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  • In pitching injuries, the elbow is connected to the hip bone

    New University of Florida research suggests that a pitcher’s elbow injury could be linked to movement in the hips. Dr. Kevin W. Farmer, an assistant professor in the UF department of orthopaedics and rehabilitation, presented research at the March meeting of the American Academy of Orthopaedic Surgeons that shows a limited range of motion in a pitcher’s hips could be a risk factor in injury to his elbow.

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  • Volar plating not suited for all distal radius fractures

    Distal radius fracture fixation techniques can differ and be more or less effective based on the patient’s age, bone quality and fracture stability. In a Cover Story in Orthopaedics Today Europe, investigators from throughout Europe discuss their results with distal radius fracture treatments, how to avoid complications and factors that impact a patient’s return to preinjury levels of activity.

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  • Year-round play contributes to 10-fold increase of ulnar collateral ligament reconstruction among youth

    Baseball season is back and so are the injuries. But, elbow injuries, once seen as a problem for professional athletes, are becoming more prevalent among high school and middle school athletes due to increased play and competition at the youth level. Repetitive stress to a pitcher’s ulnar collateral ligament (UCL) – an important stabilizing ligament of the elbow joint – can lead to pain and eventually to the inability to pitch and throw.

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  • Athletes’ risk of concussion reduced by custom-made mouthguards

    When it comes to buying a mouthguard, parents who want to reduce their child’s risk of a sports-related concussion should visit a dentist instead of a sporting goods store.
    High school football players wearing store-bought, over-the-counter (OTC) mouthguards were more than twice as likely to suffer mild traumatic brain injures (MTBI)/concussions than those wearing custom-made, properly fitted mouthguards, reports a new study in the May/June 2014 issue of General Dentistry, the peer-reviewed clinical journal of the Academy of General Dentistry (AGD).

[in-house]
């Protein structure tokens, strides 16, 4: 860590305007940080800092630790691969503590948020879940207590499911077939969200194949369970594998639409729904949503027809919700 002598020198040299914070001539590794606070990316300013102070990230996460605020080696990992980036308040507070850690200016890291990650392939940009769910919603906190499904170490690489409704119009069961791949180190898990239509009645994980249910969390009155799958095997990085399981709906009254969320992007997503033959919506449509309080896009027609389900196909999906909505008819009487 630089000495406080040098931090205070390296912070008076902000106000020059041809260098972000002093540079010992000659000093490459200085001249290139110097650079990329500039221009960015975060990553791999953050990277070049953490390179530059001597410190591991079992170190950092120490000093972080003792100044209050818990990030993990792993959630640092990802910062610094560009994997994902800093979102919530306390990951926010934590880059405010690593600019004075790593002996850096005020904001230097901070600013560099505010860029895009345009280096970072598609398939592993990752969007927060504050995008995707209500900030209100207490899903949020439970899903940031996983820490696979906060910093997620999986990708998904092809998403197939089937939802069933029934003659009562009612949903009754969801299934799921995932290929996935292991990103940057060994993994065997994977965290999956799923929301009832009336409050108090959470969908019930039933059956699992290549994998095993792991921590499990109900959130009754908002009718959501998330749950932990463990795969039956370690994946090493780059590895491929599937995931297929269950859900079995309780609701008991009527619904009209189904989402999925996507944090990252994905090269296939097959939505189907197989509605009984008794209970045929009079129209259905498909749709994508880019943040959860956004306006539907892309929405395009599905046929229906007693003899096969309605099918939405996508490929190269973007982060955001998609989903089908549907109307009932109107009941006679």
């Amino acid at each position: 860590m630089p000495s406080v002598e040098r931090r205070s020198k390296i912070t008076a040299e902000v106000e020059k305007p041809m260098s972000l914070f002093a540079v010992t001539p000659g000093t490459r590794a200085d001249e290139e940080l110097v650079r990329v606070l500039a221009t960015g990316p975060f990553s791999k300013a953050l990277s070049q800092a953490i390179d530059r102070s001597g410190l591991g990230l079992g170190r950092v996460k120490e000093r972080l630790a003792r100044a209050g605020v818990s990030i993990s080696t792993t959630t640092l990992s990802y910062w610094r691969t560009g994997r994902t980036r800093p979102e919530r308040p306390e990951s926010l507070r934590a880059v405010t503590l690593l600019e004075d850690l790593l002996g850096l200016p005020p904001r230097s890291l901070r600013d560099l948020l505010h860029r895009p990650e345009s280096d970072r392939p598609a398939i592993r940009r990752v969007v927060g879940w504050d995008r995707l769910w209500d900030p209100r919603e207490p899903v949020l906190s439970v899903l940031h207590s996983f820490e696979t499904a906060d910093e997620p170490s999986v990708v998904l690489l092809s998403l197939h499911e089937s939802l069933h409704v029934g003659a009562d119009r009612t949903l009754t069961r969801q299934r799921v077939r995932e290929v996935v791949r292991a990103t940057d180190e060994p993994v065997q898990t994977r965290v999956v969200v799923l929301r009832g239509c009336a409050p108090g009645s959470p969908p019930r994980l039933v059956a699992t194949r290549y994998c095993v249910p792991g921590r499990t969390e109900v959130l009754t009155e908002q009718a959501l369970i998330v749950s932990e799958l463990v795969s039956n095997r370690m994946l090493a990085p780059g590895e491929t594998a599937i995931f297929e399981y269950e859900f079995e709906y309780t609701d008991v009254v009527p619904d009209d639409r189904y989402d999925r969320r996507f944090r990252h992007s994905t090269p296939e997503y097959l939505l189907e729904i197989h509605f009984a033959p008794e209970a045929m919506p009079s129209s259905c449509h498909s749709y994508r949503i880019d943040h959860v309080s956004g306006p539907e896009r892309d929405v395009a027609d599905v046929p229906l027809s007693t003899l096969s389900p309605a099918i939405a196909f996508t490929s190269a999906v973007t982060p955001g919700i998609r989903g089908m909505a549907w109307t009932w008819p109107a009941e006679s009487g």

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  • Predictors of successful ACL reconstruction identified

    Researchers have found that a patient’s age and the type of tissue graft have a direct impact on ACL reconstructive surgery (ACLR) outcomes, according to an exhibit presented at the 2014 American Academy of Orthopaedic Surgeons (AAOS) annual meeting in New Orleans.

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  • ACL injury risk reduced in young athletes by universal neuromuscular training

    The ACL is a critical ligament that stabilizes the knee joint. An ACL injury, one of the most common sports injuries, often requires surgery and a lengthy period of rehabilitation before an athlete can return to sport and other activities. Recent research has found that screening tools, such as "hop" or isokinetic (computer/video) tests to identify neuromuscular deficits, as well as neuromuscular training programs, may reduce ACL injuries.

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  • Patients should wait at least six weeks to resume driving following shoulder replacement surgery